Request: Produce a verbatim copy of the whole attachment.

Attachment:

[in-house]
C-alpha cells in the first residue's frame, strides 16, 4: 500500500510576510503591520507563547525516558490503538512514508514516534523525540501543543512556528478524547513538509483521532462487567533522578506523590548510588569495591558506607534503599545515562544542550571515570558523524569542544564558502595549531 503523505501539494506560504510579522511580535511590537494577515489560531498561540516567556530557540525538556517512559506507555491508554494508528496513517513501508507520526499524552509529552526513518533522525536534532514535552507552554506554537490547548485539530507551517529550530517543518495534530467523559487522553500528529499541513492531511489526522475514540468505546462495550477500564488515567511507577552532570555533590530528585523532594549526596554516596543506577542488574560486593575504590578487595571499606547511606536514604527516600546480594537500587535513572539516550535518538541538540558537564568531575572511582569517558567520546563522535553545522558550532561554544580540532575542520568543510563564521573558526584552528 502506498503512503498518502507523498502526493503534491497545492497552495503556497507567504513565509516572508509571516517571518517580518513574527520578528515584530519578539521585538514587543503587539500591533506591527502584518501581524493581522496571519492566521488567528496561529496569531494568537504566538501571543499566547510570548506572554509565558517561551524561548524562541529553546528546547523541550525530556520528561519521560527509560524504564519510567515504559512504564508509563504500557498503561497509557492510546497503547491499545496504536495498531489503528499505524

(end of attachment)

[in-house]
C-alpha cells in the first residue's frame, strides 16, 4: 500500500510576510503591520507563547525516558490503538512514508514516534523525540501543543512556528478524547513538509483521532462487567533522578506523590548510588569495591558506607534503599545515562544542550571515570558523524569542544564558502595549531 503523505501539494506560504510579522511580535511590537494577515489560531498561540516567556530557540525538556517512559506507555491508554494508528496513517513501508507520526499524552509529552526513518533522525536534532514535552507552554506554537490547548485539530507551517529550530517543518495534530467523559487522553500528529499541513492531511489526522475514540468505546462495550477500564488515567511507577552532570555533590530528585523532594549526596554516596543506577542488574560486593575504590578487595571499606547511606536514604527516600546480594537500587535513572539516550535518538541538540558537564568531575572511582569517558567520546563522535553545522558550532561554544580540532575542520568543510563564521573558526584552528 502506498503512503498518502507523498502526493503534491497545492497552495503556497507567504513565509516572508509571516517571518517580518513574527520578528515584530519578539521585538514587543503587539500591533506591527502584518501581524493581522496571519492566521488567528496561529496569531494568537504566538501571543499566547510570548506572554509565558517561551524561548524562541529553546528546547523541550525530556520528561519521560527509560524504564519510567515504559512504564508509563504500557498503561497509557492510546497503547491499545496504536495498531489503528499505524